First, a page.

• Mobile: Samsung 'considering purchasing' HP's orphaned webOS

    Samsung may be mulling over the purchase of webOS – recently orphaned by HP – in a move to protect itself from an increasingly unfriendly Apple and the threat of Google and its new toy, Motorola Mobility.

    Or so say "sources from notebook players", speaking with the Taiwanese rumor-and-news website, DigiTimes.

  • Cloud: VMware orders vCloud army across five continents

    VMware envisions a world where applications can roam across one big intercloud. Apps won't just jump from internal data centers to public cloud services, the company believes. They'll move from cloud to cloud like phone calls across cell networks.

    That's why VMware is keen on getting its vSphere server virtualization not only in the corporate data center, but out there on the service providers who want to be the next Amazon EC2. Then VMware can own the corporate cloud computing on both sides of the firewall.

  • Cloud: Citrix goes open source

    After taking control of the CloudStack cloud management framework through its acquisition of back in July, Citrix Systems is now open sourcing the code behind the tool. At the same time, it's adding support for the provisioning of workloads on additional hypervisors and, for the first time, on bare-metal machines. was founded in 2008 at about the same time as rival Eucalyptus Systems. It was known as VMOps before it came out of stealth mode in May 2010. Citrix is trotting out CloudStack 2.2.10, which has been certified to support rival VMware's ESXi 5.0 hypervisor, part of the vSphere 5.0 server virtualization stack that was annoumced in July and which started shipping last week.

    Citrix is trotting out CloudStack 2.2.10, which has been certified to support rival VMware's ESXi 5.0 hypervisor, part of the vSphere 5.0 server virtualization stack that was announced in July and which started shipping last week.

  • Internet: The case for a free market in IPv4 addresses

    Officially, the world ran out of IPv4 addresses earlier this year, when a final batch of addresses was divided among the five Regional Internet Registries. There are still a lot of unused and underused IP addresses in the hands of various private organizations. All that is needed is an incentive for them to part with their unused addresses voluntarily. In other words, what's needed is a market in IP addresses.

    Earlier this year, Microsoft paid $7.5 million for two-thirds of a million IP addresses that were previously held by a bankrupt Nortel, suggesting that the going rate for an IP address is around $10.

    Ford, Merck, Xerox, Halliburton, and nearly a dozen other companies not primarily in the networking business were each given a Class A block of 16 million addresses. MIT also got a Class A block, and the UK government got two of them. The US government claimed about a dozen Class A blocks, giving it control of nearly 200 million addresses—more IP addresses than all of Latin America has today.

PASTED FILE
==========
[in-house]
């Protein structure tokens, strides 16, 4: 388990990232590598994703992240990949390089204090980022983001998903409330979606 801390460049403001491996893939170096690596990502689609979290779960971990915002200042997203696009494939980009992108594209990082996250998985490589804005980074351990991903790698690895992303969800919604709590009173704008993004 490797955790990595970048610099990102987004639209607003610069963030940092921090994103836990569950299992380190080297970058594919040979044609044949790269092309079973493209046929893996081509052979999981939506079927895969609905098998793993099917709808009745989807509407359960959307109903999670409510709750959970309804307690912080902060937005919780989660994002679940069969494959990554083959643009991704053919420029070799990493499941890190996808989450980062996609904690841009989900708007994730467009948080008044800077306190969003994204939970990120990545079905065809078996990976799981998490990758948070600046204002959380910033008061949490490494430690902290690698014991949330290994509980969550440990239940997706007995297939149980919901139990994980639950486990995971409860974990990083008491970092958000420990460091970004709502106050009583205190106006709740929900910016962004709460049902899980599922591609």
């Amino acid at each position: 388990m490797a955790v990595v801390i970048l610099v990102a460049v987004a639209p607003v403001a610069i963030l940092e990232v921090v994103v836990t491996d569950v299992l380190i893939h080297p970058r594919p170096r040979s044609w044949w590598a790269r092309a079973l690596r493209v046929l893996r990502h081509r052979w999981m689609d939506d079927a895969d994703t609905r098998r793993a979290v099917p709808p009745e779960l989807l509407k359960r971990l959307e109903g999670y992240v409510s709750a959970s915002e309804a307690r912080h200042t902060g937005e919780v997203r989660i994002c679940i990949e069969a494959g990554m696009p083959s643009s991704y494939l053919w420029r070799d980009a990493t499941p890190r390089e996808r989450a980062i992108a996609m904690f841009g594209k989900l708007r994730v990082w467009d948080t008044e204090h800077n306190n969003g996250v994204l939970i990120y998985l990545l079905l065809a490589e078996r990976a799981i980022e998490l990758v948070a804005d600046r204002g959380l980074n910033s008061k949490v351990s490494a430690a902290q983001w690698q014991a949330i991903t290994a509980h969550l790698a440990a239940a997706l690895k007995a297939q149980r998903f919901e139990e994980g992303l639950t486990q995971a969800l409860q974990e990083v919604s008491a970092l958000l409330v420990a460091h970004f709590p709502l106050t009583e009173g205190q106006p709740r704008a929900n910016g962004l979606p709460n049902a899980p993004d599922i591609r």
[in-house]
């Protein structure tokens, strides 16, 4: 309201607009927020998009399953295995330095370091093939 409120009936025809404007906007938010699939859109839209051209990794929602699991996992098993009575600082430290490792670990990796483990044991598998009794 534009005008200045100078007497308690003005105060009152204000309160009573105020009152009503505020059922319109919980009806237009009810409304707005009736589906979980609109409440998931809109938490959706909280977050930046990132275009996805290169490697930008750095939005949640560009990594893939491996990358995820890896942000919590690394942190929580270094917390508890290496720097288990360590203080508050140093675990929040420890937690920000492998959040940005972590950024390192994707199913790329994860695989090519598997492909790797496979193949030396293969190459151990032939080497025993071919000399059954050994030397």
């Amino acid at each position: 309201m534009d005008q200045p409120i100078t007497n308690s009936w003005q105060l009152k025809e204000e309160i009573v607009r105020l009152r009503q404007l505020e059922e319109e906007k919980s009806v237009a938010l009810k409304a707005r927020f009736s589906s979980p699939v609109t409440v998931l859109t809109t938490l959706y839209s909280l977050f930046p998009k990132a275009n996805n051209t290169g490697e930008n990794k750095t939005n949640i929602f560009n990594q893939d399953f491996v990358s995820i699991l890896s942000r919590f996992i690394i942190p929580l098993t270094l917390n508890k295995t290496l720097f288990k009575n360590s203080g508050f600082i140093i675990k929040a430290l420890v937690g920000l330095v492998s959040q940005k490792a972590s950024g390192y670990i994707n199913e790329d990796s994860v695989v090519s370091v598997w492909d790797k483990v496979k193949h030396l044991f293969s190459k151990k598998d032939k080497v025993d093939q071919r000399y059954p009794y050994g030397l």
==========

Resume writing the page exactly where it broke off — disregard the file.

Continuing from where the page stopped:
• Mobile: Sprint to get seat at grown-up table when iPhone 5 hits?

    Sprint will be the next carrier to offer the iPhone to customers in the US, according to sources speaking to the Wall Street Journal. The carrier will begin offering the iPhone 5 in October alongside AT&T and Verizon, both of which are also expected to begin selling the device mid-month, though it is believed that Sprint will also carry the iPhone 4, bolstering earlier rumors that Apple would keep around the iPhone 4 as the new low-cost replacement for the iPhone 3GS.

Network Management Connection

The transition from IP Version 6 from IP Version 4 may be a slow moving target. With companies like Microsoft buying large blocks and other companies holding millions - IP Addresses are like gold and oil. These investments may prove to not only be profitable, but the sale of these virtual goods may slow the implementation of IP V6.

Cloud Computing, based upon Virtualization technology from VMWare and Citrix open-sourced Xen continues to try to make inroads. Large system vendors like HP and Dell align themselves with proprietary VMWare. Oracle's VM technology maintains some level of compatibility with Citrix Xen. With Cloud Computing, the network becomes vastly more important.

Microsoft Windows has another WORM exposure, around it's proprietary RDP technology, based partially around file transfer options while UNIX Apache finds itself vulnerable to denial-of-service attacks. These key infrastructure points underpin modern intranet and internet computing today, both putting pressure on "the network". The Apache DoS merely makes it "look like" a network problem while another Microsoft worm really creates a possible capacity issue with "the network", if it can't be controlled.

HP finds itself bailing out of the mobile handset market (with Samsung possibly trying to buy it up for patent protections) dominated by heavy weights like Google (who ate Motorola's handset division and creates a mostly open-sourced based Android solution), Apple (with it's popular iPhone BSD UNIX parially open sourced solution), and Oracle (who is assaulting Google for using Java without paying license fees, like every other mobile vendor does.)

The mobile market has the opportunity to heat up, with more mobile 4G vendors hitting the market. By diversifying 4G to include Satellite vendors, in conjunction with Cell Phone operators, as well as land-line operators, in addition to new WiMax vendors (i.e. Clear) - there is the opportunity for a real explosion in the mobile network arena... which will all need to be managed. With dominant smart phone vendors like Apple possibly releasing iPhone for Sprint - this could really grow their market, as ATT and Verizon raise their costs to customers.